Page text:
The following lawsuit against Undersheriff Andy Zinke was filed in Federal District Court today by Sondra Matterness:
Now comes the Plaintiff, SONDRA MATTERNESS, by and through her attorney, Robert T. Hanlon, of The Law Offices of ROBERT T. HANLON AND ASSOCIATES, P.C., complaining of the Defendant, Andrew Zinke (hereinafter “ZINKE”) of Woodstock, Illinois and state as follows:
NATURE OF ACTIONS
1. This Complaint contains one count. Count One is an action arising under the Drivers Privacy Protection Act of 1994, 18 U.S.C. § 2721 et seq., (“DPPA”) and seeks a monetary remedy against Defendant for unlawfully obtaining, disclosing and using personal information from motor vehicle records in the amount of statutory minimum damages of $2,500 for each act whereby the Defendant has unlawfully obtained, disclosed or used personal information from motor vehicle records, other damages for compensable injuries to Plaintiff, attorney fees and costs, and relief under this Court’s equitable powers to remedy Defendant’s, violations of the Drivers Privacy Protection Act, 18 U.S.C. § 2721 et seq., as it relates to Plaintiff.
JURISDICTION, VENUE & PARTIES
2. This Court has jurisdiction to hear Count I because the claim arises under a federal statute and this Court has jurisdiction pursuant to the DPPA, 18 U.S.C. § 2724(a) (conferring jurisdiction on the United States District Courts for actions under the DPPA, 18 U.S.C. § 2721 et seq.) and 28 U.S.C. §1331 (Federal question jurisdiction).
3. Venue is proper in the Northern District of Illinois because, amongst other things, a substantial part of the events or omissions giving rise to the claims occurred, and acts of Defendants relating to the cause of action set forth herein took place in this District and the Defendant maintains its principal office in this District and regularly conducts its activities in this District.
4. The Plaintiff is 78 years of age with a bad hip and resides in Woodstock, McHenry County, Illinois within the Western Division of the Northern District of Illinois.
5. The Defendant, ZINKE, resides in Woodstock, McHenry County, Illinois within the Western Division of the Northern District of Illinois.
6. A substantial portion of the events giving rise to these claims occurred in the Northern District of Illinois and in particular in McHenry County. Venue is, therefore, properly placed in this Court pursuant to 28 U.S.C. § 1391.
7. At all times relevant to this complaint, Zinke was an employee of the McHenry County Sheriff’s Office and holds the position of “Undersheriff”.
8. On January 13, 2014 a subpoena was served upon Zinke for testimony in a deposition to take place in Woodstock, Illinois. Even though Zinke was fully aware of the manner of civil process, at the time of service, Zinke refused to accept an envelope containing a subpoena. Rather, in response to the option to leave it at his feet or simply receive the paper, Zinke preferred it be left at his feet, and so the legal papers were left at his feet. Zinke upon opening the envelope began yelling and screamed in response to being served with a simple subpoena. Furthermore, Zinke in a indignant rage raced into the street in his stocking feet and approached Plaintiff’s automobile positioning himself in front of Plaintiff’s Vehicle. While standing in front of Plaintiff’s automobile Zinke stared at the front license plate of Plaintiff’s car and thereupon made note of the license plate. The approximate air temperature at the time of the occurrence was 25 degrees F.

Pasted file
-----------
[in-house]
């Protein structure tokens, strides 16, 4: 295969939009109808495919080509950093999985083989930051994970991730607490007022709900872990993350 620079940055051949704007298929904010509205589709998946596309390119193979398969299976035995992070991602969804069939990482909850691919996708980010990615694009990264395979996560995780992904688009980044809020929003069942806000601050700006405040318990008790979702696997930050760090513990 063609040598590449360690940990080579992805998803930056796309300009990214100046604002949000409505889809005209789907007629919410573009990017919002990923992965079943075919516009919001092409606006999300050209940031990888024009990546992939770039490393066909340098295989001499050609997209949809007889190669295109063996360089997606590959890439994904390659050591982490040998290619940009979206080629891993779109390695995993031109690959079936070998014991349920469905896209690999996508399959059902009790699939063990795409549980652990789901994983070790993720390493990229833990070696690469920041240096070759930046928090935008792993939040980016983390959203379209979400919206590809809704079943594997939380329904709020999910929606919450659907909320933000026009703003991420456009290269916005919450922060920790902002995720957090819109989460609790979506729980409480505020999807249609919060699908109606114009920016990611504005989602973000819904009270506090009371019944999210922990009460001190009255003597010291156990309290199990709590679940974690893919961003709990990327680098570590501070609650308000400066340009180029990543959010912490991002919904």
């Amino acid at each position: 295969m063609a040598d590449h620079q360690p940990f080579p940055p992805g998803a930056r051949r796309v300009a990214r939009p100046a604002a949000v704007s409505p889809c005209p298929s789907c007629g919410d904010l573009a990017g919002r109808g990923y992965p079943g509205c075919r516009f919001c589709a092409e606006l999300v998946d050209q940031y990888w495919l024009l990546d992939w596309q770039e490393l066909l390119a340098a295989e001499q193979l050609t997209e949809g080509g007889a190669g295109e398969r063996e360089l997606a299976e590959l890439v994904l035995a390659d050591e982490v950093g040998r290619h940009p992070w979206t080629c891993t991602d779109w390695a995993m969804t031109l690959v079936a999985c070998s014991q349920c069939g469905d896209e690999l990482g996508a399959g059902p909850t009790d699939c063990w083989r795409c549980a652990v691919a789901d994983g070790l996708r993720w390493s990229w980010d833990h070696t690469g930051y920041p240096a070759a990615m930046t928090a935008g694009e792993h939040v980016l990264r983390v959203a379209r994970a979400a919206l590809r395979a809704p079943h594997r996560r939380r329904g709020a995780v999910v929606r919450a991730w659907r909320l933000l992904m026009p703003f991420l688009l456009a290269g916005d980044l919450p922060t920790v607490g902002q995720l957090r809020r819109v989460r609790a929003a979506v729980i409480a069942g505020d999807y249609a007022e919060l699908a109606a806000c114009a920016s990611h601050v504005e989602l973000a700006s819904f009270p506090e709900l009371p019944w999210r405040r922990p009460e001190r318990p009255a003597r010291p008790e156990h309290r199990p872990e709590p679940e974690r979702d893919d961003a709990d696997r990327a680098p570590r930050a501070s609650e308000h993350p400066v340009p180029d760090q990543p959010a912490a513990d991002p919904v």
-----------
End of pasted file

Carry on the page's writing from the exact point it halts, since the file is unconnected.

9. Zinke still in his socks then prevented Plaintiff’s automobile from leaving the place it was situated in the street despite a complete lack of knowledge of any wrongdoing as he was standing directly within inches of the front of Plaintiff’s automobile in his socks for a period of approximately 2 minutes. Ultimately, Zinke yielded and strutted back to his residence within the City of Woodstock.
10. Upon information and belief, Zinke thereafter ran Plaintiff’s license plate or caused the license plate of Plaintiff’s vehicle to be ran through the Illinois State Police Law Enforcement Agencies Database System (“LEADS”).
11. Upon information and belief, after Plaintiff’s license plate was ran, ZINKE obtained, used, or disclosed the personal information of the Plaintiff.
12. Thereafter, Zinke moved to quash the subpoena and the McHenry County Circuit Court denied the motion of Zinke to quash. The Circuit Court ordered the deposition for March 7, 2014.
13. Upon information and belief, Zinke has received training on the appropriate use of LEADS including the prohibition against misuse of LEADS.
14. Upon information and belief, Zinke’s use of LEADS to obtain the personal information of Plaintiff was done with willful and wanton disregard of the prohibitions set forth in the DPPA.
Violation of the Drivers Privacy Protection Act, 18 U.S.C. § 2721 et seq
15. Plaintiffs, restate and re-allege the allegations of paragraphs 1-12 as if fully set out herein in this Count I.